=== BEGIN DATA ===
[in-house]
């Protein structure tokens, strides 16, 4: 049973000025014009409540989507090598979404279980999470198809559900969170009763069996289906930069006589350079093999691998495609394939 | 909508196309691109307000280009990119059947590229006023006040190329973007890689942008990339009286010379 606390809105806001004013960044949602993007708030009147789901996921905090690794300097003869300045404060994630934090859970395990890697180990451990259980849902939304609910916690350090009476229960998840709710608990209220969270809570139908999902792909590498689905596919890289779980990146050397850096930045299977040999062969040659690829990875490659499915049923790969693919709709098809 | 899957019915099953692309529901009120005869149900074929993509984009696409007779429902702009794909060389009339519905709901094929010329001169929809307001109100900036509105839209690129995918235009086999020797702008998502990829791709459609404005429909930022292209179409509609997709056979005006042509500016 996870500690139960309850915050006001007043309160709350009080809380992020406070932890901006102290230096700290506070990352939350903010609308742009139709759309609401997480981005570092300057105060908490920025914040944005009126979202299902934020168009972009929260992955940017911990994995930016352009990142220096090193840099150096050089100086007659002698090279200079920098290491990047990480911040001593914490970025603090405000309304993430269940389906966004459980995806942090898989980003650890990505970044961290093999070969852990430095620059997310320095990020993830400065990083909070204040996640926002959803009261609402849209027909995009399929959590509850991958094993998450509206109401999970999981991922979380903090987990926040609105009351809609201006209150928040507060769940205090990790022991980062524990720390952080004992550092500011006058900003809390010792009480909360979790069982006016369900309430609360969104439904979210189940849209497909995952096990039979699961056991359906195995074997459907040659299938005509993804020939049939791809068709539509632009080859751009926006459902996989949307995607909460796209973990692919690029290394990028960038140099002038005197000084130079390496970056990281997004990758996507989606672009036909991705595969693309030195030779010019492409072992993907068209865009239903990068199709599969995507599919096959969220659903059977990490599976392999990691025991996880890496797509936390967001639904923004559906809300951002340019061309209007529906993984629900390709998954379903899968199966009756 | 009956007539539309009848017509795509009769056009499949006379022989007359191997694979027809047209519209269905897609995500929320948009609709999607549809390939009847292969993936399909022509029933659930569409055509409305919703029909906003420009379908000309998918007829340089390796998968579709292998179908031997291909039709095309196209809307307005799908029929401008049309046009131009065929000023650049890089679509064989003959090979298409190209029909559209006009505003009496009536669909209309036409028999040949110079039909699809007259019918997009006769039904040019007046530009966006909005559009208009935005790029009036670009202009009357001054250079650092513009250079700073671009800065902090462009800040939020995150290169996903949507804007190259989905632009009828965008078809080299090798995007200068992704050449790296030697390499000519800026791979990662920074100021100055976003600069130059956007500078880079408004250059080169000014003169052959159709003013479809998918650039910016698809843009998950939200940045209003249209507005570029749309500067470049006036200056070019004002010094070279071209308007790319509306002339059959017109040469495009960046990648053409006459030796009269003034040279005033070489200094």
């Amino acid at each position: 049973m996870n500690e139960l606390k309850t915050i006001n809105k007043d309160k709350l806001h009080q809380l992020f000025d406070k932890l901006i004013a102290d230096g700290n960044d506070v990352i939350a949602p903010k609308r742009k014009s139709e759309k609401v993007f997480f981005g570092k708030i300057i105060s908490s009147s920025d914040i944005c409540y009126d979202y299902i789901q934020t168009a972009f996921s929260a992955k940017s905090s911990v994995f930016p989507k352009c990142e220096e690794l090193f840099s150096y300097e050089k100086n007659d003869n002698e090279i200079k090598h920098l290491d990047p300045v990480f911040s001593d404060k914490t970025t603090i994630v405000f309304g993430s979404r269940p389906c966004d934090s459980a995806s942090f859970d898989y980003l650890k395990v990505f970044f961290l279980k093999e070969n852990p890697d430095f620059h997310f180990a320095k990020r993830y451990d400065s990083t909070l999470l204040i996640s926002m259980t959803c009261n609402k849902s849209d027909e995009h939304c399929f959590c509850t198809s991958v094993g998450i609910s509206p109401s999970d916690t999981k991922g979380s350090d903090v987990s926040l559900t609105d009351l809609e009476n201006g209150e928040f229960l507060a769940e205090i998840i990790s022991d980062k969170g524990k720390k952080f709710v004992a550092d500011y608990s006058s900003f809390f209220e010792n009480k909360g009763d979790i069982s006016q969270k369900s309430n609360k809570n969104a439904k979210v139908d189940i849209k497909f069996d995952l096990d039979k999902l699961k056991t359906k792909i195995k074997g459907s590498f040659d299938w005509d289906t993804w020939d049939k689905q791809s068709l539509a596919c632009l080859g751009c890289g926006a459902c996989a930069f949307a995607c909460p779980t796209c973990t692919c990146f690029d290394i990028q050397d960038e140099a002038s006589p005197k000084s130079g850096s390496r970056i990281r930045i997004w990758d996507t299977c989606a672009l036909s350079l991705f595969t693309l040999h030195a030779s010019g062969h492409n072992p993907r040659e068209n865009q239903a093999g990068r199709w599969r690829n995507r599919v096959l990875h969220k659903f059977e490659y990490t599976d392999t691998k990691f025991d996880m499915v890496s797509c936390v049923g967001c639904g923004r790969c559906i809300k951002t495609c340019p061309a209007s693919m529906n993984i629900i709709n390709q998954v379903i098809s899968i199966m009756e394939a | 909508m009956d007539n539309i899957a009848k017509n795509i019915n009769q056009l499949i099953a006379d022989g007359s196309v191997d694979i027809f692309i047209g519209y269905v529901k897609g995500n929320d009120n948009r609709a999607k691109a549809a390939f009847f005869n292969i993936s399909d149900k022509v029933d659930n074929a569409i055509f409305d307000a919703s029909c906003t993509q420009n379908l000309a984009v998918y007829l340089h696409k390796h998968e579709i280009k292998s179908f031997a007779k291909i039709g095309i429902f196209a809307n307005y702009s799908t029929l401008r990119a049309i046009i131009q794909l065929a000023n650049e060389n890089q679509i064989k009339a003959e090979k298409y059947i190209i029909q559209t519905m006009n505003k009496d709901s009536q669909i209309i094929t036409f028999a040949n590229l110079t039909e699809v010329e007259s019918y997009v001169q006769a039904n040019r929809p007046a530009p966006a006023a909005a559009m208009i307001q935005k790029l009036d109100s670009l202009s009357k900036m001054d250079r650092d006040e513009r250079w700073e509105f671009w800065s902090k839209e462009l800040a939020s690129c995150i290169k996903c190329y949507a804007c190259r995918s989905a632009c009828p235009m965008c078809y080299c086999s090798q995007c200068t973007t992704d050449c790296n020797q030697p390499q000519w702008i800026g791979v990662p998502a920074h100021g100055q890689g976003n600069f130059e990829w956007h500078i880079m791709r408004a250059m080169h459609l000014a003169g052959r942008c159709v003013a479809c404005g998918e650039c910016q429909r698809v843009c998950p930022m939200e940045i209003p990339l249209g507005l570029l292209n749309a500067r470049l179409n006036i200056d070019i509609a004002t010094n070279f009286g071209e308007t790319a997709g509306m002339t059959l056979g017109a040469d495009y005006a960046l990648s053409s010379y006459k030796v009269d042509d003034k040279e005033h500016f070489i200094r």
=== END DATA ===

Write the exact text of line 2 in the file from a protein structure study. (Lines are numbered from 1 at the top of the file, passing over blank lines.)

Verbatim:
């Protein structure tokens, strides 16, 4: 049973000025014009409540989507090598979404279980999470198809559900969170009763069996289906930069006589350079093999691998495609394939 | 909508196309691109307000280009990119059947590229006023006040190329973007890689942008990339009286010379 606390809105806001004013960044949602993007708030009147789901996921905090690794300097003869300045404060994630934090859970395990890697180990451990259980849902939304609910916690350090009476229960998840709710608990209220969270809570139908999902792909590498689905596919890289779980990146050397850096930045299977040999062969040659690829990875490659499915049923790969693919709709098809 | 899957019915099953692309529901009120005869149900074929993509984009696409007779429902702009794909060389009339519905709901094929010329001169929809307001109100900036509105839209690129995918235009086999020797702008998502990829791709459609404005429909930022292209179409509609997709056979005006042509500016 996870500690139960309850915050006001007043309160709350009080809380992020406070932890901006102290230096700290506070990352939350903010609308742009139709759309609401997480981005570092300057105060908490920025914040944005009126979202299902934020168009972009929260992955940017911990994995930016352009990142220096090193840099150096050089100086007659002698090279200079920098290491990047990480911040001593914490970025603090405000309304993430269940389906966004459980995806942090898989980003650890990505970044961290093999070969852990430095620059997310320095990020993830400065990083909070204040996640926002959803009261609402849209027909995009399929959590509850991958094993998450509206109401999970999981991922979380903090987990926040609105009351809609201006209150928040507060769940205090990790022991980062524990720390952080004992550092500011006058900003809390010792009480909360979790069982006016369900309430609360969104439904979210189940849209497909995952096990039979699961056991359906195995074997459907040659299938005509993804020939049939791809068709539509632009080859751009926006459902996989949307995607909460796209973990692919690029290394990028960038140099002038005197000084130079390496970056990281997004990758996507989606672009036909991705595969693309030195030779010019492409072992993907068209865009239903990068199709599969995507599919096959969220659903059977990490599976392999990691025991996880890496797509936390967001639904923004559906809300951002340019061309209007529906993984629900390709998954379903899968199966009756 | 009956007539539309009848017509795509009769056009499949006379022989007359191997694979027809047209519209269905897609995500929320948009609709999607549809390939009847292969993936399909022509029933659930569409055509409305919703029909906003420009379908000309998918007829340089390796998968579709292998179908031997291909039709095309196209809307307005799908029929401008049309046009131009065929000023650049890089679509064989003959090979298409190209029909559209006009505003009496009536669909209309036409028999040949110079039909699809007259019918997009006769039904040019007046530009966006909005559009208009935005790029009036670009202009009357001054250079650092513009250079700073671009800065902090462009800040939020995150290169996903949507804007190259989905632009009828965008078809080299090798995007200068992704050449790296030697390499000519800026791979990662920074100021100055976003600069130059956007500078880079408004250059080169000014003169052959159709003013479809998918650039910016698809843009998950939200940045209003249209507005570029749309500067470049006036200056070019004002010094070279071209308007790319509306002339059959017109040469495009960046990648053409006459030796009269003034040279005033070489200094």